Yesterday I decided to take her to the Empire State Building, because I wanted to see it, and since it was our first day, I wanted to stay within walking distance. Sadly, it was not quite walking distance for her and there were lots of long lines there and so by the time we got up to the observation deck, she was not interested in the view. She was interested in the three pigeons that were up there, but there were too many people taking their picture to let her hang out and stare at them.
By the time we got through all the lines to get back down she was really antsy and while I tried to figure out if there was a nearby place I could let her wiggle around (answer, no), she started crawling around and licking the floor. I totally would have let her keep doing that, but a security guard made me stop her. So then I dragged her screeching back towards the hotel. We stopped for frozen yogurt on the way back, which revived her just enough to get her the rest of the way back happily. Well mostly.
Moira is really digging the hotel. If I mention it at all she tries to insist we should go back right now. Is it possible that the hotel is in this train car? Because maybe we could go there now? Possibly part of why she likes it so much is that I am so hot and worn out when we get back that the first thing I do is take off my pants and socks. And then she wants to take off all her clothes and be nakie. Fortunately, she hasn't figured out how to take off the disposable diaper yet.
I learned from yesterdays mistakes and today we went out with our backpack carrier. She was mostly happy to stay in there, although she really didn't want me to sit down. She enjoyed the Central Park Zoo and FAO Schwartz, but I had a hard time finding a place where she could have lunch (Hello Central Park street vendors! I love pretzels, but could you maybe also offer some sort of non breaded foodstuffs?). Our first real try once we got out of the park turned out to be an Italian restaurant, not the kind of cafe I thought it was. At this point Moira was losing it, so we jumped into a burger joint and I forgot to ask if their fries were breaded before I ordered.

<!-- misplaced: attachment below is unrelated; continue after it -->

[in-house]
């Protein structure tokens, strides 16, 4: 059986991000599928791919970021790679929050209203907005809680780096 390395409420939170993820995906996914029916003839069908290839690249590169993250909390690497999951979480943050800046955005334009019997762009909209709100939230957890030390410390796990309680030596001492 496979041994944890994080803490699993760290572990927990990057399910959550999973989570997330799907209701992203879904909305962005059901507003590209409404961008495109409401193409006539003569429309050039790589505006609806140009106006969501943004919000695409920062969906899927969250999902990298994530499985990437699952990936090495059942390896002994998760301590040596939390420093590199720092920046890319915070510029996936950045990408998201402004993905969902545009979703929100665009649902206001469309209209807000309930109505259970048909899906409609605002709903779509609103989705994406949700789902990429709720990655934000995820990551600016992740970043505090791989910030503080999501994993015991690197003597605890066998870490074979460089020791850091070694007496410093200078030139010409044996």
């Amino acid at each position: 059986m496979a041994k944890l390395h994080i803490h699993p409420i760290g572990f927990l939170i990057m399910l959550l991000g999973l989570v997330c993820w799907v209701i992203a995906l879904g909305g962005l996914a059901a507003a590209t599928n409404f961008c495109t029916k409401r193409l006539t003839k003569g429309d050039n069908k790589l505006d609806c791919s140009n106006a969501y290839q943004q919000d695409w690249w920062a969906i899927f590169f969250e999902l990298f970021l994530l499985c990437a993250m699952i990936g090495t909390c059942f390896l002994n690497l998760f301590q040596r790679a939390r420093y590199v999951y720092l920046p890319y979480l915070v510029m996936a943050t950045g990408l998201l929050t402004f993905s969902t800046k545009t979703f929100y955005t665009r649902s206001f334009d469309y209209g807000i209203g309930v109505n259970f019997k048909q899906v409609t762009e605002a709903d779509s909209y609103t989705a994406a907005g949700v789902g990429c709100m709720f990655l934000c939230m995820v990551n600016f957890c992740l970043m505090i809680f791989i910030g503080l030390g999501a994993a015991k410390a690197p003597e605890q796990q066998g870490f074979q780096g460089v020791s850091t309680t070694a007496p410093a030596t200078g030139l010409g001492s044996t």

I let her eat them anyway, because there really was no happy option at that point. Then on the way to the hotel from the subway station, we shared a Jamba Juice. At least I remembered to feed her lunch today and didn't just resort to granola bars and apples in the hotel room.
I am considering taking her to the Fashion Institute tomorrow so I can look at their museum. That's probably a crazy idea, huh?

Sunday, April 4, 2010

All she wrote

Walker and Moira had a fantastic weekend without me. We talked on the phone every day, and Moira was always in happy to hear from me, and happy for me to hang up so they could get on with their day. When I came home today, the house was much tidier then I left it and Moira was enunciating much better. The only repercussion seems to be that she's a little worried about leaving her sight, but not enough that she didn't want to take Stewie to our friend's house for our trip to New York tomorrow.
(Did I mention that? 10 days. Crazy. I'm looking forward to it but I'm also dreading the flight tomorrow.)
I had a good time too, but I did have to keep fighting crankiness and tears. Missing the baby was hard. The worst time at con for me seems to always be Friday night through Saturday afternoon. I'm not sure why, but I should probably plan a nap or something in there in the future to try and counteract that. Sadly, this is what I wore on Saturday during the height of my cranky period.
Elf dress
(Shiny fabric photographs badly. It looked less wrinkly in person.)
Super cute, right? And Pearl spent a bunch of time helping me curl my hair, in such a way that it actually stayed curly the whole night. I felt awesome until we left the room. Then my bad mood took over and instead of paying attention to the people checking out my embroidery, I noticed all the people oohing and ahhing over my more brightly dressed companions. I love my dress and I really don't think it looked bad on me, like I ended up deciding about my fairy dress last year, so I need to get over it. I will wear it next year, but I think for future costumes I will concentrate less on using fabric I have and more on bright colors. Emerald green, here I come.
Look! Check out the embroidery.
The back